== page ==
The mouldy dish is historical and worth 11,400 pounds

LONDON -- A tiny specimen of penicillin from Alexander Fleming’s laboratory sold for £11,400 at Sotheby’s in London.

The culture was mounted in a glass dish just under two inches in diameter. On the back of the case was written: “The mould which makes penicillin. A. Fleming, 1948.”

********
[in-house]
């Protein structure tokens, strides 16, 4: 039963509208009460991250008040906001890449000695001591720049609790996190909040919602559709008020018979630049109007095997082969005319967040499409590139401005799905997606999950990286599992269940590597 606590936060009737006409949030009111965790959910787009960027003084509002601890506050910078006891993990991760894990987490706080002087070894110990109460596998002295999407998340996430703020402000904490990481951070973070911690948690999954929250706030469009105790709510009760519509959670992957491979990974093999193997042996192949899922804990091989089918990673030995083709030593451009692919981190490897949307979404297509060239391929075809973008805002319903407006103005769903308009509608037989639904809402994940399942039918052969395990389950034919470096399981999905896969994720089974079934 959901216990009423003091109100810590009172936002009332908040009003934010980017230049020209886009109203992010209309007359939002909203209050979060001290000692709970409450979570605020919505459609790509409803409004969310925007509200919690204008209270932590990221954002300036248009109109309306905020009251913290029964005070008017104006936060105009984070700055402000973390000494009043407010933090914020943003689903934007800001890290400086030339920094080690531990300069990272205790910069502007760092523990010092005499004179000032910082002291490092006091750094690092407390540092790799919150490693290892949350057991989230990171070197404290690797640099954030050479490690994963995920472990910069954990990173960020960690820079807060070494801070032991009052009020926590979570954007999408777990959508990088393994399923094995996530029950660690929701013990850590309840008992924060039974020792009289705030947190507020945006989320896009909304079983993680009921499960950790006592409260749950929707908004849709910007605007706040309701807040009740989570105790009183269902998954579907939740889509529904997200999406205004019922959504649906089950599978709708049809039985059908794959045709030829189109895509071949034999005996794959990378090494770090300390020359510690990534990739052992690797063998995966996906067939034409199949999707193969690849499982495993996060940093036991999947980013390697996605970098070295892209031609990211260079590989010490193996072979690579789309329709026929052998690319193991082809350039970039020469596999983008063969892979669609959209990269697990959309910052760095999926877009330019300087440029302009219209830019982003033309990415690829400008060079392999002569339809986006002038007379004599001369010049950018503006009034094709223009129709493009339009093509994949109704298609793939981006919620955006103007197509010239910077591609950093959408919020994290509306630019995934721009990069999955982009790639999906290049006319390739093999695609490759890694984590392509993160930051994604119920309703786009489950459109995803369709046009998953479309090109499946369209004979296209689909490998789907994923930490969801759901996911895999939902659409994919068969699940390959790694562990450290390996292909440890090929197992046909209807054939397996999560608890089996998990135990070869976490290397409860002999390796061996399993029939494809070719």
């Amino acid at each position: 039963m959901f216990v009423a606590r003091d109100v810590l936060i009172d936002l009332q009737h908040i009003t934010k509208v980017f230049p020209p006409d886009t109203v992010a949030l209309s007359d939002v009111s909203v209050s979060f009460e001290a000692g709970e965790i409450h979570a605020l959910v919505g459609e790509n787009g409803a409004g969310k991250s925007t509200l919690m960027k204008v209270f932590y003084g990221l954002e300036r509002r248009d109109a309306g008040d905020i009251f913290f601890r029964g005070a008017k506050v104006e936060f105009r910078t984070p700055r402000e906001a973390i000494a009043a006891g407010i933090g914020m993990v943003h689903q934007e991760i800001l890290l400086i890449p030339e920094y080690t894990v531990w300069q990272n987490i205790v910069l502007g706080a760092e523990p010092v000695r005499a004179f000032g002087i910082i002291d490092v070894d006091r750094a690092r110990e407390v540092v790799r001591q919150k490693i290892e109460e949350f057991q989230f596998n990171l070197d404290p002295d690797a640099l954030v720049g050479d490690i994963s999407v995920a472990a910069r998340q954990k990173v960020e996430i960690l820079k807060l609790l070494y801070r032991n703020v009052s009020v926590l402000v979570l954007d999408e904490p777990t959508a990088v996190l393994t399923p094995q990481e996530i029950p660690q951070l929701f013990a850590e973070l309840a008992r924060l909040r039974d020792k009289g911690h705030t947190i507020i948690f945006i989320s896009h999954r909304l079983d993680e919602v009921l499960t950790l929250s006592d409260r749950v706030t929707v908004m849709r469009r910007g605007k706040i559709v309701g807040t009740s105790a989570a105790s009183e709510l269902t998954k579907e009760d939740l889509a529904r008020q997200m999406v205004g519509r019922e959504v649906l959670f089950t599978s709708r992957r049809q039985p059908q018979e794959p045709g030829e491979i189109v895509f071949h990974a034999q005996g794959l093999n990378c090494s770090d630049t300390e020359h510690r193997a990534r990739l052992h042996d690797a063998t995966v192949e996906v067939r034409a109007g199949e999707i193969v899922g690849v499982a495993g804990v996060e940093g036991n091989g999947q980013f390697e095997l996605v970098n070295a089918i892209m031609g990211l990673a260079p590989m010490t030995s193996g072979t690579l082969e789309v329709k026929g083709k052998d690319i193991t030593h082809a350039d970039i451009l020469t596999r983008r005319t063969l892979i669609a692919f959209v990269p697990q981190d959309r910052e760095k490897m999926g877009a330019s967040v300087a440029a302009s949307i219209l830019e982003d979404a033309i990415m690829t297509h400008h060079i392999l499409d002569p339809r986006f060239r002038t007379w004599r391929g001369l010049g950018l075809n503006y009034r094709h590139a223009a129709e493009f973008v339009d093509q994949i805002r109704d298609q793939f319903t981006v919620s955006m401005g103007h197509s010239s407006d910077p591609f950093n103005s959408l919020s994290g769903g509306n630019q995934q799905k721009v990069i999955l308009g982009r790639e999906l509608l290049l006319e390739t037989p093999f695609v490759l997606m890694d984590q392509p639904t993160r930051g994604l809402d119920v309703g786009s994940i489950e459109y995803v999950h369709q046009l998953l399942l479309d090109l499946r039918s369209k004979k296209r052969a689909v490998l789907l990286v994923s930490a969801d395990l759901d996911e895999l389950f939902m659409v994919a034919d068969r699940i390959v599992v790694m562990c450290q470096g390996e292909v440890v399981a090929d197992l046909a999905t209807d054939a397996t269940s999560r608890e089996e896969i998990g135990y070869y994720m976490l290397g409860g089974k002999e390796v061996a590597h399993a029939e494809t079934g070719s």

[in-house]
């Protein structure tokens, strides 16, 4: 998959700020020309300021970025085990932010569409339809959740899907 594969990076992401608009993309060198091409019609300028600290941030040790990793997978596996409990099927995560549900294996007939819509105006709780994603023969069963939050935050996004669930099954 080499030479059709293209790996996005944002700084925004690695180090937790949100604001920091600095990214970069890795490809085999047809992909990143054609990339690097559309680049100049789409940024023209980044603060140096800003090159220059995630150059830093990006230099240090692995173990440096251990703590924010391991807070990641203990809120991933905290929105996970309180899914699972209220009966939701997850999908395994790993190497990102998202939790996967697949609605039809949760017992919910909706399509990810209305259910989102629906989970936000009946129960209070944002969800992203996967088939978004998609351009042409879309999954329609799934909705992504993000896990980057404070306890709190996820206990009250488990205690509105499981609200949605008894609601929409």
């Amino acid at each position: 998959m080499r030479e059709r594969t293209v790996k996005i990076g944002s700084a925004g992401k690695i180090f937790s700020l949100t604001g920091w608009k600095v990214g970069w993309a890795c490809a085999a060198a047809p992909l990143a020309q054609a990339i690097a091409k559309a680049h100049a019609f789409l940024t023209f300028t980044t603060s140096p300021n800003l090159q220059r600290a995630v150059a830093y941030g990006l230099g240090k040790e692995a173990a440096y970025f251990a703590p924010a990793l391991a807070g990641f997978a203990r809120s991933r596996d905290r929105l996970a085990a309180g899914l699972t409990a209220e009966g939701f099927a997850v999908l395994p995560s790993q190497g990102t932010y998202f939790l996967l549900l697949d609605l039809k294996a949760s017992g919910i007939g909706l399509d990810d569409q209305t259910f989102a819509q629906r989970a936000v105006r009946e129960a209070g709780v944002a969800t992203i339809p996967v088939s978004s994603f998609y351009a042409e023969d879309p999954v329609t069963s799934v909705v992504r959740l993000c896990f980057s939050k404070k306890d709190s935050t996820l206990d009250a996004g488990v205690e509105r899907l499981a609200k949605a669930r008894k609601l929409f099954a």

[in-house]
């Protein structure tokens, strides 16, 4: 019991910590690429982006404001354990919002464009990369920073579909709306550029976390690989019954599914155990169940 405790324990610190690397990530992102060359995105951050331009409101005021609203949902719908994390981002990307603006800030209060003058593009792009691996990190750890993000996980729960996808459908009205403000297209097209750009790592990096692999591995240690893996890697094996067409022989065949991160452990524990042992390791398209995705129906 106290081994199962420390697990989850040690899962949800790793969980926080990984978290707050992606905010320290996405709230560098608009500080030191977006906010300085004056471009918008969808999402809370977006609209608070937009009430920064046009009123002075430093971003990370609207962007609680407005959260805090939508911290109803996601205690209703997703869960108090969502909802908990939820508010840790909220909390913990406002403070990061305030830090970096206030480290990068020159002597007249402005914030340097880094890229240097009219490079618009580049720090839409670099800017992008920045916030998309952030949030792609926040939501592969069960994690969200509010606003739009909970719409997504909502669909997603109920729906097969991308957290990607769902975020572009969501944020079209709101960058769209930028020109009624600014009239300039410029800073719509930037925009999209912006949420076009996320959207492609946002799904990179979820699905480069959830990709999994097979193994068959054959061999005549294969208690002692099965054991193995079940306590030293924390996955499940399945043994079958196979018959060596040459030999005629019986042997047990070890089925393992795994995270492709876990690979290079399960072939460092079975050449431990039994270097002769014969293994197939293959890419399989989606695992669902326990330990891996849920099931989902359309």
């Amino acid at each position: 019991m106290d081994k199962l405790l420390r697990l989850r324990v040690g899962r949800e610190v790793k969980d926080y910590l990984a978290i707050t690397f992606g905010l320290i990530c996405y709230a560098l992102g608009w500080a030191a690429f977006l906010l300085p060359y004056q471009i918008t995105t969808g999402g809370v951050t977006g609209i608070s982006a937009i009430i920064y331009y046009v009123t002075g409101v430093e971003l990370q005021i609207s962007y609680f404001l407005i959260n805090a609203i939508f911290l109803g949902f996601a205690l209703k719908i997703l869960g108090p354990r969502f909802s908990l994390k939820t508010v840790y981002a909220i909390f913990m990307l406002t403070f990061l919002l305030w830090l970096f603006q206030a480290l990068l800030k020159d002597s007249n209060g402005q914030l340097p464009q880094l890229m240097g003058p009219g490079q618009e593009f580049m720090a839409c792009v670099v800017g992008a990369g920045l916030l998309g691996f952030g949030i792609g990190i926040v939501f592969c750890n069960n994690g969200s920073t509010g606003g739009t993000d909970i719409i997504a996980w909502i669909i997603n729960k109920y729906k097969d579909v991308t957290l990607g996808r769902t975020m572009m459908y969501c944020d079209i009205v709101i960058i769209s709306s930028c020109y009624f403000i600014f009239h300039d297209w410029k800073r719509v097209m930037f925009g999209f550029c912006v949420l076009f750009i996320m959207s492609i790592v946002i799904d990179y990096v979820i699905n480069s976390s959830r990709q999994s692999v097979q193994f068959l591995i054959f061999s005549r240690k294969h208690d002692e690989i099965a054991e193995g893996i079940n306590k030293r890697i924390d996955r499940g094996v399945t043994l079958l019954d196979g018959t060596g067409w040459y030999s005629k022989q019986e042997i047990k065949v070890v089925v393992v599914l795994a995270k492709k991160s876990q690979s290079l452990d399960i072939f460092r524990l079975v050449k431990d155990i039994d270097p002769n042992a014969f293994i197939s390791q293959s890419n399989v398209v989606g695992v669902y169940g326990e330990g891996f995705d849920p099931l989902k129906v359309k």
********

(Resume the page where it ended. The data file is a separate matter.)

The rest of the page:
Sir Alexander Fleming discovered the germ-killing properties of Penicillium notatum in 1928, but it was not put into general use until 1940.

It was mass-produced during the Second World War, and Sir Alexander, with Ernst Chain and Howard Florey, received the Nobel Prize for Medicine in 1945.

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